Cylinder Compression Testing
A wet compression test is performed if a cylinder’s pressure is below specifications. This test indicates whether the valves, head gasket, or the piston rings are at fault. This is done by injecting an small amount of oil, usually about a tablespoon, into the cylinder and rotating the crankshaft a number of times, about six turns of so. If the compression gauge indicates an increase after adding the oil, the piston rings are worn. If the readings change little or stay the same, the head gasket, a valve or valve seat is faulty. To repair this condition, the cylinder head is removed and the faulty valve or seat repaired.
Typical wet compression test:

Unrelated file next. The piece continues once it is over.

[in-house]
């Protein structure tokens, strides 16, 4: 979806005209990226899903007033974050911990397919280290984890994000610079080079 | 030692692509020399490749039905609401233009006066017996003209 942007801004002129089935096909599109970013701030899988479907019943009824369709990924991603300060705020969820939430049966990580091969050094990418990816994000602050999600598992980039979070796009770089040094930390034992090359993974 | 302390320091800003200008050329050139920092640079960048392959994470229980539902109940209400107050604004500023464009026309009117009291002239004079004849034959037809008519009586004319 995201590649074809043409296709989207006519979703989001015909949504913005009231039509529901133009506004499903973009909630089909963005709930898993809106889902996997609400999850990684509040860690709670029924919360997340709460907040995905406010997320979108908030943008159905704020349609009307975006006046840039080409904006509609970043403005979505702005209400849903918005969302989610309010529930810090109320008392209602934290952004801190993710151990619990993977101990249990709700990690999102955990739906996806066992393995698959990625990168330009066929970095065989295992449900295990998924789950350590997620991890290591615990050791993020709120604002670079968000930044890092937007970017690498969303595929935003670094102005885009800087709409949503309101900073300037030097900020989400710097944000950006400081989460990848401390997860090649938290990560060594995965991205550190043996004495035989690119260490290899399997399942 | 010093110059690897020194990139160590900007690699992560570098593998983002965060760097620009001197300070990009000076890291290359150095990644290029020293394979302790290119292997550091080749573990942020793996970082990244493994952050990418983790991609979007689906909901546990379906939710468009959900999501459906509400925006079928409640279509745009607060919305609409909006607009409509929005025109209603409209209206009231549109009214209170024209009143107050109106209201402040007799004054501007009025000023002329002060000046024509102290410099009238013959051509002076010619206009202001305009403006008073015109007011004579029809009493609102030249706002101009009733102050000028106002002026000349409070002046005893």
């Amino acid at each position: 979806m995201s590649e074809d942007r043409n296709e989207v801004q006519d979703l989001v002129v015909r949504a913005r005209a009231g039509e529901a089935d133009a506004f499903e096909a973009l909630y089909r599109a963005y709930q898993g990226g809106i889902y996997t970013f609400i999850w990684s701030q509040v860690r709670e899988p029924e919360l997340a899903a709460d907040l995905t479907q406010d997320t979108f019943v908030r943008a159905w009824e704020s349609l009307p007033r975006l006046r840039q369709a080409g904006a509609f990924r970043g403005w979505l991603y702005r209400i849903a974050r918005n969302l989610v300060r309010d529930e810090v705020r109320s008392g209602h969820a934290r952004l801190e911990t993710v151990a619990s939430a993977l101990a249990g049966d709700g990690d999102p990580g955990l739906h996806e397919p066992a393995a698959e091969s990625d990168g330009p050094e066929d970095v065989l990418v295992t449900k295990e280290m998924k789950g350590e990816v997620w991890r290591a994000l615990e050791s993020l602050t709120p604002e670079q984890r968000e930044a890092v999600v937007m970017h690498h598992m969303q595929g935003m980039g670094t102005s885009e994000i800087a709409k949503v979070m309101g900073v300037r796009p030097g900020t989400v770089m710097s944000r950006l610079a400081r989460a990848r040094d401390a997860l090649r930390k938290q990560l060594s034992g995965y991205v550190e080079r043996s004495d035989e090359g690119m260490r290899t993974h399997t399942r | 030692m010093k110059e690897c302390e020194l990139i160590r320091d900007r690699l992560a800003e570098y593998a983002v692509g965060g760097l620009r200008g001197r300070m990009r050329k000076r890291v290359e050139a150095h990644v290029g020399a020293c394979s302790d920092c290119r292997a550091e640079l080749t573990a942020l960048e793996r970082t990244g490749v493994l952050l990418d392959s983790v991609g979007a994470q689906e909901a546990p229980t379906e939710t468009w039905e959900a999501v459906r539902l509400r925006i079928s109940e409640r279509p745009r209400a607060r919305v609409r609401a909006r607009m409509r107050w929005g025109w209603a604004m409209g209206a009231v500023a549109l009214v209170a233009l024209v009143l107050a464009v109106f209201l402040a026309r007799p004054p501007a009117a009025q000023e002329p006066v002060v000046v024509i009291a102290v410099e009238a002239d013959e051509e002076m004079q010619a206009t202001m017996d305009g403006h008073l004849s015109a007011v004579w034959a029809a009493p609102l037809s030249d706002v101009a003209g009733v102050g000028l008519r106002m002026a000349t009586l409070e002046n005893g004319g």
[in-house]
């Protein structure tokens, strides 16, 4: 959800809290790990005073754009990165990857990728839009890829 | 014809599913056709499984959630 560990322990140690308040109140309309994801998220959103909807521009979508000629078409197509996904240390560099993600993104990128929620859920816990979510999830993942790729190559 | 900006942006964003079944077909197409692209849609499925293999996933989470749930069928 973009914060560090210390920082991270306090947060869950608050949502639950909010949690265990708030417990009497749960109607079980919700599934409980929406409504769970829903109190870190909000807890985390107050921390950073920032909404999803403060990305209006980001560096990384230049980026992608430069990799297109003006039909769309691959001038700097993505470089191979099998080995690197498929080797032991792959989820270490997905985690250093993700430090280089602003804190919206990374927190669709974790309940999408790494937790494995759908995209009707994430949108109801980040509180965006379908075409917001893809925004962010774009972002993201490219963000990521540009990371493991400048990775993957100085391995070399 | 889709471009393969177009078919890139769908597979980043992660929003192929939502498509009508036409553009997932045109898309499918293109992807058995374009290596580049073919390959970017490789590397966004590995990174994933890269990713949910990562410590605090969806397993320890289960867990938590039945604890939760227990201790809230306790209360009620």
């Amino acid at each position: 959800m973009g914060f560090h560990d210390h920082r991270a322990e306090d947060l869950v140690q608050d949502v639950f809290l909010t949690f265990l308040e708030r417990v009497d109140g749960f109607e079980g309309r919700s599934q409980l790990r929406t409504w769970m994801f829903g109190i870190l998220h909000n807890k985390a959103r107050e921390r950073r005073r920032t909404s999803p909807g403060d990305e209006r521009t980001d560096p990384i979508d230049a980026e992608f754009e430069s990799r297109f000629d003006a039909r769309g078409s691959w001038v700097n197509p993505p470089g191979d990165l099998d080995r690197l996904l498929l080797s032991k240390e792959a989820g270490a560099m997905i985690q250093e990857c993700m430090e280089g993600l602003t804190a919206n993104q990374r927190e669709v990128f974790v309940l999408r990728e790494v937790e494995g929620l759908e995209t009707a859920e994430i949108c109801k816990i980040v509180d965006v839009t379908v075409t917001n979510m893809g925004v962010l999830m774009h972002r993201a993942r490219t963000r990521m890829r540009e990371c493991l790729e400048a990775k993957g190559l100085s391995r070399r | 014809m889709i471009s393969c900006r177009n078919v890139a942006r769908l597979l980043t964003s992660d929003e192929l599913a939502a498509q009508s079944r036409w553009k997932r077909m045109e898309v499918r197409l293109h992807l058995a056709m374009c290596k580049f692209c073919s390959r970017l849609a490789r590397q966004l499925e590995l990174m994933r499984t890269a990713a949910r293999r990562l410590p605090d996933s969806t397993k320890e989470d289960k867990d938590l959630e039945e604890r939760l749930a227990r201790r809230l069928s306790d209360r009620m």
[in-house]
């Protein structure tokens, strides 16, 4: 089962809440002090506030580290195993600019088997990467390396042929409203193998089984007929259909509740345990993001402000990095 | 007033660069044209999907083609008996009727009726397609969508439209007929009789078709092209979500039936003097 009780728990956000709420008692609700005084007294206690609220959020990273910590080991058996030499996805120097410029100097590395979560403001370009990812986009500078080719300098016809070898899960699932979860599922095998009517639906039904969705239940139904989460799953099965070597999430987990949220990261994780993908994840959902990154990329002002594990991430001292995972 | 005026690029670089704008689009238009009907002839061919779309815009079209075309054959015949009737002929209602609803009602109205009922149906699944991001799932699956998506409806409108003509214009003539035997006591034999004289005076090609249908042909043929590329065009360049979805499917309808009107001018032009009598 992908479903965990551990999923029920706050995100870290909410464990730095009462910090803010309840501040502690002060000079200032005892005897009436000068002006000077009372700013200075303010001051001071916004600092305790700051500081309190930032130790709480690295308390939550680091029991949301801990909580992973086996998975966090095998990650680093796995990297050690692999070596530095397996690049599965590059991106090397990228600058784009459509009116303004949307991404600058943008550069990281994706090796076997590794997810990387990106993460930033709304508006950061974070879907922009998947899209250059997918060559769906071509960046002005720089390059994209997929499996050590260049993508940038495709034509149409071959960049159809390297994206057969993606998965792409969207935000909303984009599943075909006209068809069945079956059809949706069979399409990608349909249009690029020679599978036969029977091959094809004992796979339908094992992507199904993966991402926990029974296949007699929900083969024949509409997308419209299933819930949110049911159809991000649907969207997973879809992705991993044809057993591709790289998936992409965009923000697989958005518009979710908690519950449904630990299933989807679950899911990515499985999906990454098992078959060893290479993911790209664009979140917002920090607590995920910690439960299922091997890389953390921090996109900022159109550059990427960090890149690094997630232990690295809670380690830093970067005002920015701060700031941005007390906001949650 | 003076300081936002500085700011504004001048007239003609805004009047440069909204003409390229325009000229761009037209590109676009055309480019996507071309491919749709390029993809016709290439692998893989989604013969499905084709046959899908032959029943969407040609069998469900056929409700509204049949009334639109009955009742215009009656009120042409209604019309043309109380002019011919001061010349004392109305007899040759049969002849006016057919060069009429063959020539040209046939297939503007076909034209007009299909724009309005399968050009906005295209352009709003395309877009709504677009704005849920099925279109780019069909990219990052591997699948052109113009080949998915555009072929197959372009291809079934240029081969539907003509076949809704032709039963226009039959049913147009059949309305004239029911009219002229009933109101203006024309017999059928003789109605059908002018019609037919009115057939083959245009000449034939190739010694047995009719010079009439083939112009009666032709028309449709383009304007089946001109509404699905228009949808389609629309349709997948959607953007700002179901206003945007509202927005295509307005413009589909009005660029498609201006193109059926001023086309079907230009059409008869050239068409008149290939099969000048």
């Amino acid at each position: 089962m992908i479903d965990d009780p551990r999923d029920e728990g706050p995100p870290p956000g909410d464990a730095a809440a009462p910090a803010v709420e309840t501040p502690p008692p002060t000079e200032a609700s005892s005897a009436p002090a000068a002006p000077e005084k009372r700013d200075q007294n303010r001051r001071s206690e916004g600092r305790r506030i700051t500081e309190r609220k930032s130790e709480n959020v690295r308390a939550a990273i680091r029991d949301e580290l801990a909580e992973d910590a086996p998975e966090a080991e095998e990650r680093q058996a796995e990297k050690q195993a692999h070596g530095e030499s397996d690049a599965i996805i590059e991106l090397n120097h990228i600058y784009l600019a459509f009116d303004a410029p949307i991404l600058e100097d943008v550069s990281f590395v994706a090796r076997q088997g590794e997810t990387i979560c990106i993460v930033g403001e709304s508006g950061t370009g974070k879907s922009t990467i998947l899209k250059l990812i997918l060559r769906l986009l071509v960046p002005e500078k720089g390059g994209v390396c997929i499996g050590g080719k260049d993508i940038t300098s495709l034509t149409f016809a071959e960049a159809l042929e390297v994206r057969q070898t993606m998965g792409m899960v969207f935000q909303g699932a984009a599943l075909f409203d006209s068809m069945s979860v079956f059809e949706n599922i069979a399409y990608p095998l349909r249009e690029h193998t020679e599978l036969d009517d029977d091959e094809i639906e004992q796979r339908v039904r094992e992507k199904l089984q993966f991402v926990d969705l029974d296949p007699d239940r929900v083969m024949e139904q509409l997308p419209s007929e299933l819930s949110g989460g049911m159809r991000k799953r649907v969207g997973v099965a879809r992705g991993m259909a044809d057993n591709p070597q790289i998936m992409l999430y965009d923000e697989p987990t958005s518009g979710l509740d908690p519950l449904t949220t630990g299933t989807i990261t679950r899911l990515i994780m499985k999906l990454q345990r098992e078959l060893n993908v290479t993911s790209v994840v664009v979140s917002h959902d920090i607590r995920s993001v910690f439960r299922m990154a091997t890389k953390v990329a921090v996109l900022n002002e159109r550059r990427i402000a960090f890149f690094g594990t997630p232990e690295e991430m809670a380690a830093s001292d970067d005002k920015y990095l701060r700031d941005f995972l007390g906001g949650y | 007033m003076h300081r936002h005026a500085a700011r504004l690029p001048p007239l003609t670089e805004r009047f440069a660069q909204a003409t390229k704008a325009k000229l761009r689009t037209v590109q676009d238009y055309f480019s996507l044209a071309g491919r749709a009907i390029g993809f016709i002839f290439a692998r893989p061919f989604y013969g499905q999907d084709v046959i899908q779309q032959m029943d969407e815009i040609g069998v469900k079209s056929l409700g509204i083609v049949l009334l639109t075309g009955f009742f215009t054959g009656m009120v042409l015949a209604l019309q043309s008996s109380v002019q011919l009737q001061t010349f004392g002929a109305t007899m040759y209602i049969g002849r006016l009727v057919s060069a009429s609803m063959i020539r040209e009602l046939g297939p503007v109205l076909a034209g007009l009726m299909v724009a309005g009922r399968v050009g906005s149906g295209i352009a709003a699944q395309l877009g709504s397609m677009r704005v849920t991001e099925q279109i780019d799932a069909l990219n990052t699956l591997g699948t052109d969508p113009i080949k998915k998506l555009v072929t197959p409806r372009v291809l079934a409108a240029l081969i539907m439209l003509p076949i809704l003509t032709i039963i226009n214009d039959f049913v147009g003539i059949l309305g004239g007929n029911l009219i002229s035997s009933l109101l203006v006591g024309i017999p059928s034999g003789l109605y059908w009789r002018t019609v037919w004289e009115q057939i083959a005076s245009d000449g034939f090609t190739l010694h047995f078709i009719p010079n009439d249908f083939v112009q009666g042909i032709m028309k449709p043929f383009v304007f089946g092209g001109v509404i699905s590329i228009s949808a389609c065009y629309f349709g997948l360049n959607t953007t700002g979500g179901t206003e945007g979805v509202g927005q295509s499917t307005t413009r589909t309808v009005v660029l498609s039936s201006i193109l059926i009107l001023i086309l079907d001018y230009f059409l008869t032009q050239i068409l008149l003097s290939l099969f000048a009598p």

1. Warm the engine to operating temperature and then let it sit for 10 or 15 minutes.
2. Remove all spark plugs and open the throttle. Keep the plugs in order by cylinder.
3. Disable ignition and fuel.
4. Test each cylinder and record results before adding oil .
5. Add 1 tablespoon of oil to the cylinder with 85 lbs, rotate the crankshaft 6 times, and record the readings.
6. If the reading increased, the engine needs piston rings, if not, suspect the cylinder’s intake and exhaust valves.